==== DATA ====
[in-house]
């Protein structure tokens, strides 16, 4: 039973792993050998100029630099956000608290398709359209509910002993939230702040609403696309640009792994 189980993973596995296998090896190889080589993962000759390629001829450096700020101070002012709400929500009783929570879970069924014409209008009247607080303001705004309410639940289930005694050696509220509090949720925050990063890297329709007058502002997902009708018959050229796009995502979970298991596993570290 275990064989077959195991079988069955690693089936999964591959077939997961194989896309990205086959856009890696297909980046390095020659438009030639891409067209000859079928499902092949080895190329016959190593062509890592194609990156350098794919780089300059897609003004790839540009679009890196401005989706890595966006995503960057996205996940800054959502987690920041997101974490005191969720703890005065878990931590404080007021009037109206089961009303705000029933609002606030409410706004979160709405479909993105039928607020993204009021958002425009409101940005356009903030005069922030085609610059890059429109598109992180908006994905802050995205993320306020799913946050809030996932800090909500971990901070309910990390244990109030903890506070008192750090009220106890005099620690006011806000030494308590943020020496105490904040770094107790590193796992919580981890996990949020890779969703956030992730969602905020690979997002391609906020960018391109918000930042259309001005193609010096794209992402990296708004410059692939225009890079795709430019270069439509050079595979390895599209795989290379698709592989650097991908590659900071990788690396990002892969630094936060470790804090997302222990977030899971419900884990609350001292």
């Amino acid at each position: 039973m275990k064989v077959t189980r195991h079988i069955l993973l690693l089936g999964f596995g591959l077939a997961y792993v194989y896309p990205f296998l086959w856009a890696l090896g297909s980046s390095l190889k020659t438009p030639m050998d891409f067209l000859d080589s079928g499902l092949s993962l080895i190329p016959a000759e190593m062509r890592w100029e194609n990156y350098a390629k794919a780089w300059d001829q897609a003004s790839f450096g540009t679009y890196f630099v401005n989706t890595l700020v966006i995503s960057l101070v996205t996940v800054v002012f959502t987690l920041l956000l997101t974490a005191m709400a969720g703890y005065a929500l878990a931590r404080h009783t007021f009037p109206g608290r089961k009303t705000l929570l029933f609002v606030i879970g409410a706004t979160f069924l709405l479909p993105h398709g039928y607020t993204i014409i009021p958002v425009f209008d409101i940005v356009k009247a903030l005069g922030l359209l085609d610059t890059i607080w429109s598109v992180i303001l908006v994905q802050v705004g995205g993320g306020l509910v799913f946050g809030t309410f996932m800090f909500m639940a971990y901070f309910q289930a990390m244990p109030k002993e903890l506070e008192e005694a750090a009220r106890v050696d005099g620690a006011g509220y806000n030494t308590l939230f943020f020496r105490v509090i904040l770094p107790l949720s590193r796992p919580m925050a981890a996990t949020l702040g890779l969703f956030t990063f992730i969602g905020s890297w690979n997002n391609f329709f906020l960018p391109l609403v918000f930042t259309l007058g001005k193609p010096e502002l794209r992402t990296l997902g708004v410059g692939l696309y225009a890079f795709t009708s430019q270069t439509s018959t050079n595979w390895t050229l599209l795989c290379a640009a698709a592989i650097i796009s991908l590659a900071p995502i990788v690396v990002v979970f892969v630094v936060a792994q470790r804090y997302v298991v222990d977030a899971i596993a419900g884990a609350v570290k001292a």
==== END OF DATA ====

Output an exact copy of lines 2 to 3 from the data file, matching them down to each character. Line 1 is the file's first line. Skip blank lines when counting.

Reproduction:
């Protein structure tokens, strides 16, 4: 039973792993050998100029630099956000608290398709359209509910002993939230702040609403696309640009792994 189980993973596995296998090896190889080589993962000759390629001829450096700020101070002012709400929500009783929570879970069924014409209008009247607080303001705004309410639940289930005694050696509220509090949720925050990063890297329709007058502002997902009708018959050229796009995502979970298991596993570290 275990064989077959195991079988069955690693089936999964591959077939997961194989896309990205086959856009890696297909980046390095020659438009030639891409067209000859079928499902092949080895190329016959190593062509890592194609990156350098794919780089300059897609003004790839540009679009890196401005989706890595966006995503960057996205996940800054959502987690920041997101974490005191969720703890005065878990931590404080007021009037109206089961009303705000029933609002606030409410706004979160709405479909993105039928607020993204009021958002425009409101940005356009903030005069922030085609610059890059429109598109992180908006994905802050995205993320306020799913946050809030996932800090909500971990901070309910990390244990109030903890506070008192750090009220106890005099620690006011806000030494308590943020020496105490904040770094107790590193796992919580981890996990949020890779969703956030992730969602905020690979997002391609906020960018391109918000930042259309001005193609010096794209992402990296708004410059692939225009890079795709430019270069439509050079595979390895599209795989290379698709592989650097991908590659900071990788690396990002892969630094936060470790804090997302222990977030899971419900884990609350001292």
């Amino acid at each position: 039973m275990k064989v077959t189980r195991h079988i069955l993973l690693l089936g999964f596995g591959l077939a997961y792993v194989y896309p990205f296998l086959w856009a890696l090896g297909s980046s390095l190889k020659t438009p030639m050998d891409f067209l000859d080589s079928g499902l092949s993962l080895i190329p016959a000759e190593m062509r890592w100029e194609n990156y350098a390629k794919a780089w300059d001829q897609a003004s790839f450096g540009t679009y890196f630099v401005n989706t890595l700020v966006i995503s960057l101070v996205t996940v800054v002012f959502t987690l920041l956000l997101t974490a005191m709400a969720g703890y005065a929500l878990a931590r404080h009783t007021f009037p109206g608290r089961k009303t705000l929570l029933f609002v606030i879970g409410a706004t979160f069924l709405l479909p993105h398709g039928y607020t993204i014409i009021p958002v425009f209008d409101i940005v356009k009247a903030l005069g922030l359209l085609d610059t890059i607080w429109s598109v992180i303001l908006v994905q802050v705004g995205g993320g306020l509910v799913f946050g809030t309410f996932m800090f909500m639940a971990y901070f309910q289930a990390m244990p109030k002993e903890l506070e008192e005694a750090a009220r106890v050696d005099g620690a006011g509220y806000n030494t308590l939230f943020f020496r105490v509090i904040l770094p107790l949720s590193r796992p919580m925050a981890a996990t949020l702040g890779l969703f956030t990063f992730i969602g905020s890297w690979n997002n391609f329709f906020l960018p391109l609403v918000f930042t259309l007058g001005k193609p010096e502002l794209r992402t990296l997902g708004v410059g692939l696309y225009a890079f795709t009708s430019q270069t439509s018959t050079n595979w390895t050229l599209l795989c290379a640009a698709a592989i650097i796009s991908l590659a900071p995502i990788v690396v990002v979970f892969v630094v936060a792994q470790r804090y997302v298991v222990d977030a899971i596993a419900g884990a609350v570290k001292a």